After I married John, taking the biggest gamble of my life, every decision John and I made together, a little voice in the back of my mind always whispered, “If John has Huntington’s disease (HD), what is your back up plan?” Since I struggle with Obsessive Compulsive Disorder (OCD) and like to be in control, after big decisions were made, I secretly created a backup plan or contingency strategy; an alternative which can be used if something goes wrong with the main plan; a recourse.
Early in our marriage, Huntington’s disease (HD) didn’t impact our lives; the Marin siblings were young and HD seemed so far away. It was only when my sisters-in-law, Lora, Marcia and Cindy started showing symptoms of the disease that decisions, for me, became more difficult.
As a young couple, starting our lives together, after two years of marriage John and I decided to purchase a home. When we were looking, my mind raced with this question: “If John becomes disabled, because of HD, can I make the mortgage payments on my salary?” To have some control, I took out a Mortgage Insurance Policy, that paid the mortgage if John was deemed disabled.
HD families struggle with many complicated decisions throughout their lives as John and I did. We make the best decision based on the information we have at the time, and having a backup plan provided me with some control and calmed my fears.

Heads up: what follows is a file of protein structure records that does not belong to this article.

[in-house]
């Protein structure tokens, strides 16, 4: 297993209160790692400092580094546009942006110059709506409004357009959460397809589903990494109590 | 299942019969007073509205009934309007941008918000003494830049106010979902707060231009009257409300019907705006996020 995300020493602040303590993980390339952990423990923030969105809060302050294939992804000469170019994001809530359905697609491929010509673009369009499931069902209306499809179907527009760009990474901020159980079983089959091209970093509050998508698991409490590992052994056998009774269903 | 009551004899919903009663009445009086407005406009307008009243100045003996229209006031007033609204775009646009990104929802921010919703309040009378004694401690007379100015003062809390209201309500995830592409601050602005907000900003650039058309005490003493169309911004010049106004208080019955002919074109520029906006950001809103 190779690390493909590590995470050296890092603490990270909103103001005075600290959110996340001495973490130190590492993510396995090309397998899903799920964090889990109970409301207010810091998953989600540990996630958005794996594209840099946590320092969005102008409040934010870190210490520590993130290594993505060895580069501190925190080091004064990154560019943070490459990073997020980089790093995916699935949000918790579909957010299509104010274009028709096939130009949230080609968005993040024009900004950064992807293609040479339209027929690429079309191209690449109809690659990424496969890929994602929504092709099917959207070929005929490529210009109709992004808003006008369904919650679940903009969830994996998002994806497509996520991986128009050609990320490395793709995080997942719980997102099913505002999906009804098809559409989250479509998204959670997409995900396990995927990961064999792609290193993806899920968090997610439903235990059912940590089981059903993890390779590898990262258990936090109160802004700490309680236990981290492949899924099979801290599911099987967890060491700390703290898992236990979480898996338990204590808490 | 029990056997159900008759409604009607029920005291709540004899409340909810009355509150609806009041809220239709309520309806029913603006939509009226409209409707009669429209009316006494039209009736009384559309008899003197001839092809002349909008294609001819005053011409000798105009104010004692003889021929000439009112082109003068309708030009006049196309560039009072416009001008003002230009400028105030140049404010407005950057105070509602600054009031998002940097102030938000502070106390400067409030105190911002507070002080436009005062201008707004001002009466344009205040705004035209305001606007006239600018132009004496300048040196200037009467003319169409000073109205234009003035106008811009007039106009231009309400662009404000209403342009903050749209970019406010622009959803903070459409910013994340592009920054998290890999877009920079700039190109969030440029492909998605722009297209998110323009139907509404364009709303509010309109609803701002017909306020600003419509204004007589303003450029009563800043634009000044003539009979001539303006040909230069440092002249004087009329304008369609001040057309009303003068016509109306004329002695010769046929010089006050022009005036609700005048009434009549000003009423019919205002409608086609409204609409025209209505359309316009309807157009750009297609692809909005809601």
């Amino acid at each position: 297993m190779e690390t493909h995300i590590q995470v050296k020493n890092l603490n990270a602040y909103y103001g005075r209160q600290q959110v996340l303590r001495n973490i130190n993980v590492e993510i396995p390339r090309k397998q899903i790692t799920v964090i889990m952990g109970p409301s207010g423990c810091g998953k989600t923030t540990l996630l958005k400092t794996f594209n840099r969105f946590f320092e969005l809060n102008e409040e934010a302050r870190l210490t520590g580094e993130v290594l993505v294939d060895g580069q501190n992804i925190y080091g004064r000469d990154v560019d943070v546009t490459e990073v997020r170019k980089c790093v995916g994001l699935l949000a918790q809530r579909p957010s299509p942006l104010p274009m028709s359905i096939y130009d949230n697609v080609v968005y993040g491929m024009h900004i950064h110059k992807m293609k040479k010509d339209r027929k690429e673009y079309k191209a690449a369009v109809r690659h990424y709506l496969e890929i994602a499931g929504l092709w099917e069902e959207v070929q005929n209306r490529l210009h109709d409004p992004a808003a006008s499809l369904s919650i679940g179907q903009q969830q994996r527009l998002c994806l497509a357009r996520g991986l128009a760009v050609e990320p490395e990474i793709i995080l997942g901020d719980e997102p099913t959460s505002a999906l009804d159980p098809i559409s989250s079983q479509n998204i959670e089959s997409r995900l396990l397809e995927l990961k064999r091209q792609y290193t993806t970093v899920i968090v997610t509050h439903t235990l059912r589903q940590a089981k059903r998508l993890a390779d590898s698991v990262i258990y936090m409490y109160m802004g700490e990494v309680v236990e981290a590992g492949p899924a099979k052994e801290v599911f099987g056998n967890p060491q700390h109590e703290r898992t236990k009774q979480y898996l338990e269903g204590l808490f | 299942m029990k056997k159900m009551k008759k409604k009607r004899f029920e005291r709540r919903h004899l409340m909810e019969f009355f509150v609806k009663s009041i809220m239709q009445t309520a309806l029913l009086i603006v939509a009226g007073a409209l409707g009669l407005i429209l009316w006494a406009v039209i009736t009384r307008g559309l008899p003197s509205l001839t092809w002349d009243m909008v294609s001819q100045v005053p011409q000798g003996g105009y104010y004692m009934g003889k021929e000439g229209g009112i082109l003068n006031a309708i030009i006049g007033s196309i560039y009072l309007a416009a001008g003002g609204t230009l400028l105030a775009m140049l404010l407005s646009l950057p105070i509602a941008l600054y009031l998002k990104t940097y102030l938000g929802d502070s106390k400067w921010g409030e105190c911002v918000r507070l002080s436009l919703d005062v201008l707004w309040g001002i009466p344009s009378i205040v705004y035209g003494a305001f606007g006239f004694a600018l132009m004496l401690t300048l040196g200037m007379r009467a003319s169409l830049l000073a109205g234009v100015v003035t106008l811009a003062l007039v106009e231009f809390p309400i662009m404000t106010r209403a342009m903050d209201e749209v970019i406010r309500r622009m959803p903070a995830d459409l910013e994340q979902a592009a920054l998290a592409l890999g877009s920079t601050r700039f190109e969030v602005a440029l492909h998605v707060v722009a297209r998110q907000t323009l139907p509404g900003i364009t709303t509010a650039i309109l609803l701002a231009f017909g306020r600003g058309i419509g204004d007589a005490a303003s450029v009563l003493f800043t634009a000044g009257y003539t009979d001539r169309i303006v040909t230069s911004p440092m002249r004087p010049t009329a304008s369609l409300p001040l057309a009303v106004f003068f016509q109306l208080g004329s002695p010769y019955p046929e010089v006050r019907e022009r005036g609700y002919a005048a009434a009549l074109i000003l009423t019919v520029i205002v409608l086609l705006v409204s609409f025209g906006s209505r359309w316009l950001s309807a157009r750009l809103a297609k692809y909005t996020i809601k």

To foster cutting-edge Huntington’s disease (HD) drug discovery research, there is great need for brain donations from HD families. A brain donation is a gift of knowledge that is essential to enhance the understanding of HD. Although deciding to become a prospective brain donor can be difficult, signing up is a simple process. Any person 18 years of age or older can complete the “Brain Donation Registration.”
One driving force behind research on the human brain is the availability of human brain tissue. A brain donation is an invaluable gift anyone can make to further how researchers understand the brain and different diseases that affect it, like HD. Learn more about brain donation on Huntington’s Disease Society of America’s website, here.
My two sisters-in-law, Marcia and Cindy, both chose to donate brain tissue to Harvard Brain Bank after they died. They both were altruistic and wanted to help find a cure for HD even though they would not benefit from it.